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U.S. government, tech industry discussing ways to use smartphone location data to combat coronavirus

The U.S. government is in active talks with Facebook, Google and a wide array of tech companies and health experts about how they can use location data gleaned from Americans’ phones to combat the novel coronavirus, including tracking whether people are keeping one another at safe distances to stem the outbreak.


Public-health experts are interested in the possibility that private-sector companies could compile the data in anonymous, aggregated form, which they could then use to map the spread of the infection, according to three people familiar with the effort, who spoke on the condition of anonymity because the project is in its early stages.


Analyzing trends in smartphone owners’ whereabouts could prove to be a powerful tool for health authorities looking to track coronavirus, which has infected more than 180,000 people globally. But it’s also an approach that could leave some Americans uncomfortable, depending on how it’s implemented, given the sensitivity when it comes to details of their daily whereabouts. Multiple sources stressed that — if they proceed — they are not building a government database.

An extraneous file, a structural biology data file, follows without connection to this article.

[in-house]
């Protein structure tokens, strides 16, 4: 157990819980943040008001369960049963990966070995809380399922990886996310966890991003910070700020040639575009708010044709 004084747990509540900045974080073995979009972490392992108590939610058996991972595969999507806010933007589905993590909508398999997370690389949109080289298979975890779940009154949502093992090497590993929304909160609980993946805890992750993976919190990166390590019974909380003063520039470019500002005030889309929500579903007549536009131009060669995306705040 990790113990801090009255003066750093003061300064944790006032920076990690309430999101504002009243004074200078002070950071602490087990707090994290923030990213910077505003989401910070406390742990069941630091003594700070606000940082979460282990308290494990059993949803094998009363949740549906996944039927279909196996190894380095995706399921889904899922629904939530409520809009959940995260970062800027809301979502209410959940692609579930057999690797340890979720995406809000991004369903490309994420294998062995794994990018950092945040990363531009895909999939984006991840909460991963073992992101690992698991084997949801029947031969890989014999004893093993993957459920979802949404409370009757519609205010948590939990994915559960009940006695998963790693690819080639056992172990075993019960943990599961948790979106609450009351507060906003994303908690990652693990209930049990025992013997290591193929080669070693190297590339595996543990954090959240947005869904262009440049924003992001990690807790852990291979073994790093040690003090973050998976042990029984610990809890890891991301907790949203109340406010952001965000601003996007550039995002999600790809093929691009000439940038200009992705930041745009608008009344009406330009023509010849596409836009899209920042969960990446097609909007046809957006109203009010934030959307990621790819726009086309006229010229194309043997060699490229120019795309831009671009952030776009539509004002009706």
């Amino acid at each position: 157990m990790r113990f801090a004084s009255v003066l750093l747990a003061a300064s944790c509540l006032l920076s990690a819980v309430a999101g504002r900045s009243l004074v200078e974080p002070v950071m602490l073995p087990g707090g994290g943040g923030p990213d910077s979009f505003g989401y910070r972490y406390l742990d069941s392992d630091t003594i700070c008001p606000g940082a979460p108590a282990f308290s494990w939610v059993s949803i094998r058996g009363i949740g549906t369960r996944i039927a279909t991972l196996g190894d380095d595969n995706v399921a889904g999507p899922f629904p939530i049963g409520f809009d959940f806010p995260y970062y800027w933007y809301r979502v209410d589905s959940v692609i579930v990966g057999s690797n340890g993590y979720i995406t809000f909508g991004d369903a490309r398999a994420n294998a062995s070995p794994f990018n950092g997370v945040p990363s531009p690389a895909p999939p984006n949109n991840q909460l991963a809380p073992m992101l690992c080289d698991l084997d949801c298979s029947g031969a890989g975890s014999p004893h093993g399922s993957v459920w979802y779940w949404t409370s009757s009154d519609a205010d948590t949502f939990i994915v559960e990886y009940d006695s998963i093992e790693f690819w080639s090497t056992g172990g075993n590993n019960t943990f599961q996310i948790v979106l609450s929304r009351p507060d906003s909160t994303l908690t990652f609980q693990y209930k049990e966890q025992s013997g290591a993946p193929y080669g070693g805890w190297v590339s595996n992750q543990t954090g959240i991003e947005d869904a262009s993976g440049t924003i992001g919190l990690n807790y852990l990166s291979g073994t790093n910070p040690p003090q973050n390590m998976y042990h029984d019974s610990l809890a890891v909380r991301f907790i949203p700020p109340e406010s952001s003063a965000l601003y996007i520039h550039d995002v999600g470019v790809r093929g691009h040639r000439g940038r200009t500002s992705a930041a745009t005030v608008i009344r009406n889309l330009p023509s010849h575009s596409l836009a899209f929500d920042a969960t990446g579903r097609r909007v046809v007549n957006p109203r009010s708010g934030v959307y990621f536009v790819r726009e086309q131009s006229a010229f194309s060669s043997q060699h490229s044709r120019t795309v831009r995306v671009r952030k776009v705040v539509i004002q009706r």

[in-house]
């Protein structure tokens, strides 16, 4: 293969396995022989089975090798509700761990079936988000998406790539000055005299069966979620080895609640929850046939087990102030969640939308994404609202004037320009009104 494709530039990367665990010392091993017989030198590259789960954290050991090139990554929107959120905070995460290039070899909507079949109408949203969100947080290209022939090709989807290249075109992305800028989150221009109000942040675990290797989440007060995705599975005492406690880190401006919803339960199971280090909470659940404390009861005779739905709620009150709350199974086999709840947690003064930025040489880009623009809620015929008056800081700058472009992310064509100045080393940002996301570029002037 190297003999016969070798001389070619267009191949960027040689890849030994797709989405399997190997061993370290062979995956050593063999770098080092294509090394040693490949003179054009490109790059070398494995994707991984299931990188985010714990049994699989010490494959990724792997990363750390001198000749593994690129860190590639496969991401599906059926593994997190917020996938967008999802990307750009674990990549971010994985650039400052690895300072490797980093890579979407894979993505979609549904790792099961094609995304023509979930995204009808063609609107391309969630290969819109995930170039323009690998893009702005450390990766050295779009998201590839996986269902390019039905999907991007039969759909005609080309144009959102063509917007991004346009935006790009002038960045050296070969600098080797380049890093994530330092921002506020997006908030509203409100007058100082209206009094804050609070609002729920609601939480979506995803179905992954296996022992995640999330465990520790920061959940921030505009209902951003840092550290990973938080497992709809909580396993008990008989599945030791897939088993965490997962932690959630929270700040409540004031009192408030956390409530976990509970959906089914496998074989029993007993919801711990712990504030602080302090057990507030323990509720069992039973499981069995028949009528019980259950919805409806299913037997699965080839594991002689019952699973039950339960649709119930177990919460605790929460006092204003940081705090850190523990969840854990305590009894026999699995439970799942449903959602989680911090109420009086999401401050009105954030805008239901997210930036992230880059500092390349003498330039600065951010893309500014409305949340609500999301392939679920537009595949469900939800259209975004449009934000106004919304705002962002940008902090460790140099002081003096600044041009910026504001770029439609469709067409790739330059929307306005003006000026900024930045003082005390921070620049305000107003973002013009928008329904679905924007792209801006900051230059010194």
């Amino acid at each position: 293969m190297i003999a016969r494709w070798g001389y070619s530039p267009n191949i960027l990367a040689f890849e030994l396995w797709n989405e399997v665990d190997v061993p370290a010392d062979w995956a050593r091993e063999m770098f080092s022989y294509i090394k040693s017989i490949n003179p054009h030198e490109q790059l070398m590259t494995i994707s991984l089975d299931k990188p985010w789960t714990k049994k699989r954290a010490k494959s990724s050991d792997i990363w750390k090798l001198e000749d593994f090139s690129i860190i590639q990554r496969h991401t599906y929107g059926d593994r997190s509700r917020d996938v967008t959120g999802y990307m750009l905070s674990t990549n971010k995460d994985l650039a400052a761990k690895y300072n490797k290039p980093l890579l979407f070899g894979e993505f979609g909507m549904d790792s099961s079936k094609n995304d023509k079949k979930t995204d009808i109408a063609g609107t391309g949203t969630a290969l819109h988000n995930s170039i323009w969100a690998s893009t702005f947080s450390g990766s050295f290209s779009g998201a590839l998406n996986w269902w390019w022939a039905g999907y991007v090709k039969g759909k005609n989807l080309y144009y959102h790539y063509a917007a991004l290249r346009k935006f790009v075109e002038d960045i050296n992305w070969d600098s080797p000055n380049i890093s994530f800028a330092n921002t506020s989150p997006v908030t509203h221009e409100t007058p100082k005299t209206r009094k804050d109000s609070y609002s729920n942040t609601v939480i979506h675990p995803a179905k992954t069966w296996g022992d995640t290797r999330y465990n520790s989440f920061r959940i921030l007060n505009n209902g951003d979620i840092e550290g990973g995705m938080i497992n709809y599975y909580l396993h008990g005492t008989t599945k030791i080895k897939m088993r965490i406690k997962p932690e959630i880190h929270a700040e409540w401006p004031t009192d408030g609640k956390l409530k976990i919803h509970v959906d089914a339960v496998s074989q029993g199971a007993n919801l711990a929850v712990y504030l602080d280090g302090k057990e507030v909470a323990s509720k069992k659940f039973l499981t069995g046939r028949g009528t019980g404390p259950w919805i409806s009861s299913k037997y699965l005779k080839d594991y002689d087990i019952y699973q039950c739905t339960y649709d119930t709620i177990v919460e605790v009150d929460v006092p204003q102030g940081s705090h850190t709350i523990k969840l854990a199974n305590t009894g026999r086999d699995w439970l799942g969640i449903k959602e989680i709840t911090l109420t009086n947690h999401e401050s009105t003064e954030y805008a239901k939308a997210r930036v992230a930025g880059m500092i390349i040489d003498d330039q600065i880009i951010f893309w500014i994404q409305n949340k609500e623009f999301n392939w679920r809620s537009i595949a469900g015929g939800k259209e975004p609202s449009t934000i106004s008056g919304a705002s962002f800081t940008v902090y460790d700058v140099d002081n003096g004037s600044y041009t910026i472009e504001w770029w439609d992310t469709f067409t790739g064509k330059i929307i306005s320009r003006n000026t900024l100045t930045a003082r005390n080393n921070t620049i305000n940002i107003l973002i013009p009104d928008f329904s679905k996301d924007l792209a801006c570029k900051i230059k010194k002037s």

“We’re exploring ways that aggregated anonymized location information could help in the fight against COVID-19. One example could be helping health authorities determine the impact of social distancing, similar to the way we show popular restaurant times and traffic patterns in Google Maps,” spokesman Johnny Luu said in a statement, stressing any such partnership “would not involve sharing data about any individual’s location, movement, or contacts.”

“我们正在探索收集匿名位置信息的方法,以帮助对抗COVID-19,一个很好的例子可以帮助卫生当局决定社会距离的影响,这类似于我们受欢迎的餐厅时间和交通模式显示在谷歌地图上,”发言人Johnny Luu:“说在一份声明中,强调任何此类伙伴关系”不会涉及任何个人共享数据的位置、运动或联系人。”

Read more at The Washington Post